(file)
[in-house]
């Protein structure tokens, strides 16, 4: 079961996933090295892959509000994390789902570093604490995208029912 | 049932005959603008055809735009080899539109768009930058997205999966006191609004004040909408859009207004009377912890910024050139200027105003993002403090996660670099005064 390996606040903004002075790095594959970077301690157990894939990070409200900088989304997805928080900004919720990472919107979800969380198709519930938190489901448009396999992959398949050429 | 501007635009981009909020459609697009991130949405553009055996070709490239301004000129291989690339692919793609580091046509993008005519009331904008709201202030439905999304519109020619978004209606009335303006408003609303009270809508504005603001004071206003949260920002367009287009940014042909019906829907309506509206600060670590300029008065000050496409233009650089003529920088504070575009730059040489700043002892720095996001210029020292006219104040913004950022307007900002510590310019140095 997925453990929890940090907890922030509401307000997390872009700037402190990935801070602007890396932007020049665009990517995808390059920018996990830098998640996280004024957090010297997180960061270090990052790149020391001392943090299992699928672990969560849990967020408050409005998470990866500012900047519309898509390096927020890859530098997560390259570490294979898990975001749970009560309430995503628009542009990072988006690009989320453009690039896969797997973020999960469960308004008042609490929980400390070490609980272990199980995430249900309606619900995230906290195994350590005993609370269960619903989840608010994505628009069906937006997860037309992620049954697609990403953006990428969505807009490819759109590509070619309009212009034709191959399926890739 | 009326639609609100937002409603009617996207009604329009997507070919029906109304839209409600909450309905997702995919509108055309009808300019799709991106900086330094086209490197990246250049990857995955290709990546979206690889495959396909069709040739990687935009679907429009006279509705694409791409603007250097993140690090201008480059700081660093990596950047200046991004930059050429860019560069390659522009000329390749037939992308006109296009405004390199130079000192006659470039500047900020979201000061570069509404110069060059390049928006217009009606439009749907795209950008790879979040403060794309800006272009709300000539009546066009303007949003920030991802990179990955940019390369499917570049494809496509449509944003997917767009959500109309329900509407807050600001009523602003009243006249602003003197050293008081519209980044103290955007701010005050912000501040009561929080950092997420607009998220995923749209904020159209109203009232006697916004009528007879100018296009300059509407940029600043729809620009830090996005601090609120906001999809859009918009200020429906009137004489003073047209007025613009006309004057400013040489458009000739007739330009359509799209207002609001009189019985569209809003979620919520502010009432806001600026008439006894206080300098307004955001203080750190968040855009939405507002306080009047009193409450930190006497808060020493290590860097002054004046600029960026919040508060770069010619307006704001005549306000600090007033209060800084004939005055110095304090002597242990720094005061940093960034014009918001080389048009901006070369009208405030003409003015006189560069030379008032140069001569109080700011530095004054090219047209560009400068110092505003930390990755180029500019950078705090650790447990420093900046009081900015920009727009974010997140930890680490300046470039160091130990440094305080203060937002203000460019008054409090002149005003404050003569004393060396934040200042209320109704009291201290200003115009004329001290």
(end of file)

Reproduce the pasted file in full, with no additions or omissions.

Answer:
[in-house]
């Protein structure tokens, strides 16, 4: 079961996933090295892959509000994390789902570093604490995208029912 | 049932005959603008055809735009080899539109768009930058997205999966006191609004004040909408859009207004009377912890910024050139200027105003993002403090996660670099005064 390996606040903004002075790095594959970077301690157990894939990070409200900088989304997805928080900004919720990472919107979800969380198709519930938190489901448009396999992959398949050429 | 501007635009981009909020459609697009991130949405553009055996070709490239301004000129291989690339692919793609580091046509993008005519009331904008709201202030439905999304519109020619978004209606009335303006408003609303009270809508504005603001004071206003949260920002367009287009940014042909019906829907309506509206600060670590300029008065000050496409233009650089003529920088504070575009730059040489700043002892720095996001210029020292006219104040913004950022307007900002510590310019140095 997925453990929890940090907890922030509401307000997390872009700037402190990935801070602007890396932007020049665009990517995808390059920018996990830098998640996280004024957090010297997180960061270090990052790149020391001392943090299992699928672990969560849990967020408050409005998470990866500012900047519309898509390096927020890859530098997560390259570490294979898990975001749970009560309430995503628009542009990072988006690009989320453009690039896969797997973020999960469960308004008042609490929980400390070490609980272990199980995430249900309606619900995230906290195994350590005993609370269960619903989840608010994505628009069906937006997860037309992620049954697609990403953006990428969505807009490819759109590509070619309009212009034709191959399926890739 | 009326639609609100937002409603009617996207009604329009997507070919029906109304839209409600909450309905997702995919509108055309009808300019799709991106900086330094086209490197990246250049990857995955290709990546979206690889495959396909069709040739990687935009679907429009006279509705694409791409603007250097993140690090201008480059700081660093990596950047200046991004930059050429860019560069390659522009000329390749037939992308006109296009405004390199130079000192006659470039500047900020979201000061570069509404110069060059390049928006217009009606439009749907795209950008790879979040403060794309800006272009709300000539009546066009303007949003920030991802990179990955940019390369499917570049494809496509449509944003997917767009959500109309329900509407807050600001009523602003009243006249602003003197050293008081519209980044103290955007701010005050912000501040009561929080950092997420607009998220995923749209904020159209109203009232006697916004009528007879100018296009300059509407940029600043729809620009830090996005601090609120906001999809859009918009200020429906009137004489003073047209007025613009006309004057400013040489458009000739007739330009359509799209207002609001009189019985569209809003979620919520502010009432806001600026008439006894206080300098307004955001203080750190968040855009939405507002306080009047009193409450930190006497808060020493290590860097002054004046600029960026919040508060770069010619307006704001005549306000600090007033209060800084004939005055110095304090002597242990720094005061940093960034014009918001080389048009901006070369009208405030003409003015006189560069030379008032140069001569109080700011530095004054090219047209560009400068110092505003930390990755180029500019950078705090650790447990420093900046009081900015920009727009974010997140930890680490300046470039160091130990440094305080203060937002203000460019008054409090002149005003404050003569004393060396934040200042209320109704009291201290200003115009004329001290």